On November 3, 2016, the OIG issued another favorable Advisory Opinion, No. 16–11 [PDF], regarding an agreement between a Medigap insurer and preferred hospital network. The OIG has issued several opinions regarding similar arrangements, including Advisory Opinion Nos. 16-01 [PDF], 16-04 [PDF], and 16-05 [PDF], in 2016. Under the proposed arrangement, a Medigap plan contracted with a preferred hospital organization (PHO), which in turn contracted with a national network of participating hospitals open to any willing, qualifying provider. Under the contract, the PHO hospitals would waive Part A inpatient deductibles for plan members. A beneficiary with a qualifying hospital stay could receive a $100 premium discount upon renewal of the Medigap plan. The OIG determined that the proposed arrangement implicated both the anti-kickback statute and the civil monetary penalty for beneficiary inducement but concluded in both cases that it would not pursue sanctions against the Medigap plan in relation to the Proposed Arrangement.
The OIG found that the arrangement did not qualify for safe harbor protection for waiver of cost-sharing or for reduced payment premium amounts under the anti-kickback statute. Nevertheless, OIG determined that the arrangement presented a minimal risk of fraud and abuse because i) it would not affect per-service Medicare payments; ii) it would be unlikely to increase utilization because the benefits would be invisible to beneficiaries – the cost-sharing would be covered by insurance in any event; iii) the PHO network is open to all willing providers; iv) medical judgment would be unaffected because no remuneration is provided to doctors; and v) beneficiaries would not incur a penalty for choosing a non-network hospital.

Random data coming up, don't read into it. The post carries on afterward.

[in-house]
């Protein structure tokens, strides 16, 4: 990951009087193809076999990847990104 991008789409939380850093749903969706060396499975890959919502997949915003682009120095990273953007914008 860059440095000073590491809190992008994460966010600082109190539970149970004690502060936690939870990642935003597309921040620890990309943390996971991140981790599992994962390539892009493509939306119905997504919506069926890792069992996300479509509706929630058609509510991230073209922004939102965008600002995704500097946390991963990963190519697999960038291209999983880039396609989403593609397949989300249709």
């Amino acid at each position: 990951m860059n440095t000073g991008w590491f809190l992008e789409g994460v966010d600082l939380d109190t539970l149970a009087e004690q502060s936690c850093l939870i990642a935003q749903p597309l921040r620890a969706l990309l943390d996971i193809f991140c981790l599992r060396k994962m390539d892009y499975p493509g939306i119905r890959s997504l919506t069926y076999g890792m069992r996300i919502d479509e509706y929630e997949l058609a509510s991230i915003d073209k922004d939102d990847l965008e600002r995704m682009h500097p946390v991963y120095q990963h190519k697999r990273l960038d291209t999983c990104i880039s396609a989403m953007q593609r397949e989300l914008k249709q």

With regard to the CMP for beneficiary inducement, the OIG determined that an exception allowing differentials in deductibles and cost sharing as part of plan design for health insurance plans, while not directly applicable here, would apply sufficiently by analogy to reduce the risk that beneficiaries would be unduly influenced by the described benefit. Further, the OIG determined that the arrangement, which would be reported to state insurance rate-setting agencies, could lead to savings that would reduce charges for all plan members, regardless of whether they had qualifying hospital stays.